Endurance game

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World Eskimo Indian Olympics (2008): A traditional Inuit sport in which the ears are used to pull until one submits.

An endurance game is a game where the object is to last as long as possible under some sort of stress. The stress might be physical pain, fear, social embarrassment or any other negative sensation.

The important distinguishing feature of endurance games is that the object is to outlast one's opponents, rather than outdo them in any test of skill. Endurance games are common in schoolyards, as they provide a way for children to establish a pecking-order based on toughness. They are also a feature of hazing rituals in institutions where hazing is common.

One playing an endurance game grants consent to other players' eventual harm to oneself. One child justified hurting others during games which require one to do so, saying, "If they know the game then they know what's going to happen."[1]

Among the Inuit, endurance games, "stress the body and test the limits of the individual's psychological and physical endurance," thereby helping, along with other games, to, "prepare children for the rigors of the arctic environment by stressing hand-eye coordination, problem solving, and physical strength and endurance."[2]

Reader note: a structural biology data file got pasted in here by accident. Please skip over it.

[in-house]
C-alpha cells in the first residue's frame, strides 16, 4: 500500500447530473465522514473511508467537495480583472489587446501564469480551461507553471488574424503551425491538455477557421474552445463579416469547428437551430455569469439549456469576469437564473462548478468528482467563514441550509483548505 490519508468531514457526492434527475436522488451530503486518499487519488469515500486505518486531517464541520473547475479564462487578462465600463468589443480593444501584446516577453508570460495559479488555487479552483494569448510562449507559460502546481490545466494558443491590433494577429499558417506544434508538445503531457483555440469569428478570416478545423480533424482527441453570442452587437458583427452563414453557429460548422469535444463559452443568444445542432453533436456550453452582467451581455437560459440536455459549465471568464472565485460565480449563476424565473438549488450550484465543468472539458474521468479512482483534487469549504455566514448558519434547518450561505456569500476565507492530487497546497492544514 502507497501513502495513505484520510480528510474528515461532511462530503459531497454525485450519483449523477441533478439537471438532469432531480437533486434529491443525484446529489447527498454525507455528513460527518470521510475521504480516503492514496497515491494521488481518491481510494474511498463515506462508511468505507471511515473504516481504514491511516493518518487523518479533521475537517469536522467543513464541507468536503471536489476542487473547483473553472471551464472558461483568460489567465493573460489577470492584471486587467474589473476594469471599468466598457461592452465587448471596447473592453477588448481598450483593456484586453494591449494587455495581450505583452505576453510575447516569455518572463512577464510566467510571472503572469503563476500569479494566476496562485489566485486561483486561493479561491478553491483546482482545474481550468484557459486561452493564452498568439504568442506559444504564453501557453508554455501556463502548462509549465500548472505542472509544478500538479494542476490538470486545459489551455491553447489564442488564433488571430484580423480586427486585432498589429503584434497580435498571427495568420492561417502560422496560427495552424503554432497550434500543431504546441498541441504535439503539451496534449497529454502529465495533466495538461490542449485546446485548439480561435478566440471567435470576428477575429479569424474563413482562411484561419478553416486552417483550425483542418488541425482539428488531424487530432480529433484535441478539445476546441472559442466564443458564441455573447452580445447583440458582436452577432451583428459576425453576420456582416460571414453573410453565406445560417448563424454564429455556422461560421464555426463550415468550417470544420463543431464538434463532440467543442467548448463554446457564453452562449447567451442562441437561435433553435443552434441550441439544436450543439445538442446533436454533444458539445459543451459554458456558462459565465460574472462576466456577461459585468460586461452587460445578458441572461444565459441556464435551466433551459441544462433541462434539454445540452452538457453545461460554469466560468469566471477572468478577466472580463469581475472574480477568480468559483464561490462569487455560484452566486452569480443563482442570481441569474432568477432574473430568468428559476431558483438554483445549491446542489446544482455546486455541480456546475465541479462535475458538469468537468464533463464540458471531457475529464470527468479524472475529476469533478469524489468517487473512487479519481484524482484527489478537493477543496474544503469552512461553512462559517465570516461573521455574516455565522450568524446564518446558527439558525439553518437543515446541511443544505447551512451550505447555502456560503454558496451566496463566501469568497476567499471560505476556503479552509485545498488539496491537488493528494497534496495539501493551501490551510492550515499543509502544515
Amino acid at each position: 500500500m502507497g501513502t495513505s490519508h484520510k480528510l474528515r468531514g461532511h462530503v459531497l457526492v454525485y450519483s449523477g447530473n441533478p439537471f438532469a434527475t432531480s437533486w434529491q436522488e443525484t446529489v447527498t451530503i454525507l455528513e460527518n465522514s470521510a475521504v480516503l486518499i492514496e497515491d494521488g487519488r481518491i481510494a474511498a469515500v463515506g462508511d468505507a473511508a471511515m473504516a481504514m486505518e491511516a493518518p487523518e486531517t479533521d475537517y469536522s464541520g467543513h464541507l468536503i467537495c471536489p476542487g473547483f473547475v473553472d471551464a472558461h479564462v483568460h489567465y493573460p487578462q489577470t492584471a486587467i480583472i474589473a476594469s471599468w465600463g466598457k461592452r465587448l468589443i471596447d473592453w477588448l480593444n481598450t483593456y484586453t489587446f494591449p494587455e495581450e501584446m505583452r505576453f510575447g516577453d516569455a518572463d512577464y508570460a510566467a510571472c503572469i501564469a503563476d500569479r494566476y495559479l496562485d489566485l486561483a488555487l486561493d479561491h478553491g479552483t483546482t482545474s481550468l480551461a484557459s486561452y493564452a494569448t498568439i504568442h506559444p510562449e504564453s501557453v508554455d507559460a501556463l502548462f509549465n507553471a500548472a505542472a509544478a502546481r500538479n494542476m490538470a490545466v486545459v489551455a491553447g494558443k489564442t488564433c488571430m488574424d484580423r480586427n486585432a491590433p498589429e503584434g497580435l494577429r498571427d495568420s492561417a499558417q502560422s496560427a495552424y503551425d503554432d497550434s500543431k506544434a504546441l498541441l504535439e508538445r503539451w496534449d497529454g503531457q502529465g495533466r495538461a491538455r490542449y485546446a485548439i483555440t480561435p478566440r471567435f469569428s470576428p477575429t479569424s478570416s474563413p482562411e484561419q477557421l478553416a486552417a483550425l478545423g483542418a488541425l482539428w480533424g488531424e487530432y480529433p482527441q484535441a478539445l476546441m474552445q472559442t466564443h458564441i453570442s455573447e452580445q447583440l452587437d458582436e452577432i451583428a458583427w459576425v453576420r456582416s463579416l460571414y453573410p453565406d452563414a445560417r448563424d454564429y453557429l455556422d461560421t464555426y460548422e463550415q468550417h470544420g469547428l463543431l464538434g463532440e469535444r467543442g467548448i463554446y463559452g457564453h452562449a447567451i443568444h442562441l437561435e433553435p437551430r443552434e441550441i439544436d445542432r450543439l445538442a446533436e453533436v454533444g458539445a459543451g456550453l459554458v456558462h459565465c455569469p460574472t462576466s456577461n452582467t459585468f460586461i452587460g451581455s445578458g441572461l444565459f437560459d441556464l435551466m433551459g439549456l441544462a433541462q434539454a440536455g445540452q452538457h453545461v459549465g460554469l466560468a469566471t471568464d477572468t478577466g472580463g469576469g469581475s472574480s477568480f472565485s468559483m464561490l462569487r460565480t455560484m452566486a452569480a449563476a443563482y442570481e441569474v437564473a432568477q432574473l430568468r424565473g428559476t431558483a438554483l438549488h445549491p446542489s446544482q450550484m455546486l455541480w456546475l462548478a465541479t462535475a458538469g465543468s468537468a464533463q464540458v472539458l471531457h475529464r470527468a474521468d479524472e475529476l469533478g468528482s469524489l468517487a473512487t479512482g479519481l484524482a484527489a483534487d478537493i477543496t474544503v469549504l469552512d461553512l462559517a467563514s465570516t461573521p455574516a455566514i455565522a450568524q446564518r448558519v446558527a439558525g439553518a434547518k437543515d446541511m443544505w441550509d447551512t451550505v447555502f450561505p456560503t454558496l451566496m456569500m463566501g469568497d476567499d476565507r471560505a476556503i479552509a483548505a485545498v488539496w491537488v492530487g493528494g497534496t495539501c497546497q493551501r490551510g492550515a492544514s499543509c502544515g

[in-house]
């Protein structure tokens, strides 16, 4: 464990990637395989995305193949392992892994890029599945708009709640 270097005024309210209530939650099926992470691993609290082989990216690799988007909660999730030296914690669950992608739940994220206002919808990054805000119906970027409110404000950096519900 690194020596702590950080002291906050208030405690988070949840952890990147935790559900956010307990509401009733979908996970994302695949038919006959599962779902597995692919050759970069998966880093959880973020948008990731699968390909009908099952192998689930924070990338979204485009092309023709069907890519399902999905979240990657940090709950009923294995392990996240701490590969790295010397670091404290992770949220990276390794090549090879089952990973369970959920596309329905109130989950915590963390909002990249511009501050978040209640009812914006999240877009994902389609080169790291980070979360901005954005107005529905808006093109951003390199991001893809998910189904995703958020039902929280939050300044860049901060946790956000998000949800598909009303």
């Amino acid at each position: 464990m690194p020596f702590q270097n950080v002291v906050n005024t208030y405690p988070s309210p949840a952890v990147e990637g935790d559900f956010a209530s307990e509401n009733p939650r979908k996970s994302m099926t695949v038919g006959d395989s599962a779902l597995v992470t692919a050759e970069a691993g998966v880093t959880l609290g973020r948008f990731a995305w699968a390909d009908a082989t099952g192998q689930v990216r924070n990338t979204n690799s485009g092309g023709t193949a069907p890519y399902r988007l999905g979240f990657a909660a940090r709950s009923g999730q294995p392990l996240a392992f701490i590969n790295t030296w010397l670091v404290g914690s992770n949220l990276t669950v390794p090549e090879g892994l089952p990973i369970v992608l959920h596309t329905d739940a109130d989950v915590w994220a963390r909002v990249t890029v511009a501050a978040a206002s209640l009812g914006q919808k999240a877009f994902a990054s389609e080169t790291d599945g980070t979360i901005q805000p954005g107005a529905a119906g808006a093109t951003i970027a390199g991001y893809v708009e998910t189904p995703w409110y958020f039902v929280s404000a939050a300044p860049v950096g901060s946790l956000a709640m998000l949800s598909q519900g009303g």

Ethnic games[edit]

Electric games[edit]


There have been a number of gameshows or reality shows which have included tests of endurance. This style of gameshow was pioneered in Japan such as Za Gaman — "The Endurance" — and there are now several British and American shows which test the contestants in this way.


In Never Say Never Again, James Bond is successful in defeating Maximillian Largo at an electric shock arcade game, Domination, similar to Shocking Duel, so he can pass word to Largo's mistress Domino Petachi that her brother Jack was murdered.




  1. ^ Frankel, Sam (2017). Negotiating Childhoods: Applying a Moral Filter to Children’s Everyday Lives, p.221. Springer. ISBN 9781137323491.
  2. ^ Nanda, Serena and Warms, Richard L. (2013). Cultural Anthropology, p.55-6. 11th edition. Cengage Learning. ISBN 9781285632858.


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